Who has banned Zoom and why?

From Google to Taiwan, organisations large and small are dropping the videoconferencing software

There's a growing list of companies and organisations announcing bans on the popular videoconferencing app Zoom over security concerns. 

A slew of businesses, organisations, and even countries, have banned the service after a litany of security flaws surfaced over the last few weeks. While the company and it's CEO Eric Yuan have scrambled to patch the issues, its reputation is sinking fast.

Part of the problem is that the company, like the rest of the world, didn't expect a global pandemic to force us all indoors. As such, videoconferencing services have become vital components of this new way of life, and Zoom is now one of the most popular. The app is simple to use and has a freemium option, which has seen a fairly big spike in enterprise usage – which is where the security issues are proving most concerning.

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The two security issues that seem most concerning to businesses are 'Zoom-bombing' and the lack of end-to-end encryption. 


Google has reportedly issued a company-wide memo telling employees who have the Zoom app on their work laptops that it will no longer work, although they can still use it on mobiles for personal use, according to an internal email leaked on 8 April.

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The tech giant hasn't specified why this decision was made, merely citing "security issues", according to reports.


As the coronavirus became a pandemic in March, and more of the world dived into remote working, the FBI sent out a warning about hackers invading and disrupting video conference calls.

Zoom was one of the companies singled out by the Bureau, which said that reports had come in from around the country of hackers hijacking meetings and using them to spread hate speech and pornographic images.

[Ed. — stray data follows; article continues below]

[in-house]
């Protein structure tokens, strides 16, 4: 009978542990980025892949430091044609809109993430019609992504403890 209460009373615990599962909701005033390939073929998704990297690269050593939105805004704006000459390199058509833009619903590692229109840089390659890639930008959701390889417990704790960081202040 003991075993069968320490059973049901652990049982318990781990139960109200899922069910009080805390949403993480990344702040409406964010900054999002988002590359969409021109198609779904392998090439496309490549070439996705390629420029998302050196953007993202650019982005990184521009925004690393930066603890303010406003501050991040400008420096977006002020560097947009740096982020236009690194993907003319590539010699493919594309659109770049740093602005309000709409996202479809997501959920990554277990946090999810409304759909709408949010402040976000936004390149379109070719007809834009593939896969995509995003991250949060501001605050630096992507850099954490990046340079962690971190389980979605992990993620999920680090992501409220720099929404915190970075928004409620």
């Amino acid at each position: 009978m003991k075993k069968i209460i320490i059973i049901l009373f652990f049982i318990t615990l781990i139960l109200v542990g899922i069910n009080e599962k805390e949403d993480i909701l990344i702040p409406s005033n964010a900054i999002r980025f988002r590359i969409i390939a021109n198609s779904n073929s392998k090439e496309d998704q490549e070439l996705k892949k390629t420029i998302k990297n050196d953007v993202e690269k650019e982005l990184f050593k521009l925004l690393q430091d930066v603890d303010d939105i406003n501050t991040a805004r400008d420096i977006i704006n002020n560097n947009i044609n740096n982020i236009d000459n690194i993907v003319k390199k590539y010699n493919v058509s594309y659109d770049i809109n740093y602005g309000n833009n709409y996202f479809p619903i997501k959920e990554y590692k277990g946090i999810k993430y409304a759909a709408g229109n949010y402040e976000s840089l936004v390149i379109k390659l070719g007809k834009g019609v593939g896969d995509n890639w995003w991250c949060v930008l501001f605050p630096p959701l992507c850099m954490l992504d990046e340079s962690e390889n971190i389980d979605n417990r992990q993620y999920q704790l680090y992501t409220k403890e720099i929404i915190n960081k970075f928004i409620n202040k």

A couple of days after the FBI's warning, reports suggested that Elon Musk had banned SpaceX employees from using the software.

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It's currently unclear if this ban extends to Musk's other companies, such as Tesla. 'Zoom-bombing' is thought to be the main reason for the company-wide ban.

The Ministry of Defence

The UK's Ministry of Defence (MoD) is also said to be anti-Zoom, following reports on 27 March suggesting the agency had advised government departments against its use.

However, it seems the message hasn't been communicated as Prime Minister Boris Johnson recently revealed on Twitter that his cabinet has been using Zoom for meetings – with the ID of that meeting also unwittingly revealed in a photo.

The US Senate & Germany's Foreign Office

Given that Zoom is a Chinese company, its lack of end-to-end encryption hasn't gone down well in the Western world. Like Google and SpaceX, the US Senate is said to have told its members to avoid using the app, according to reports on 9 April

There are reports that the German government have placed restrictions on the software being used on fixed-connection computers.

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According to Reuters, a memo to employees said: "Based on media reports and our own findings, we have concluded that Zoom's software has critical weaknesses and serious security and data protection problems".


Taiwan is the first country to completely ban the service, blocking its public sector bodies from using it. The software platform falls under the nation's Cyber Security Management Act, ushered in last year, that bans organisations using services that have been "associated with security issues". 

With the issues continuing to surface, Zoom has promised to become more security-focused – it has already hired Facebook's former chief security officer Alex Stamos – but it will need to work quickly as its client list, stock and reputation are all in free fall.

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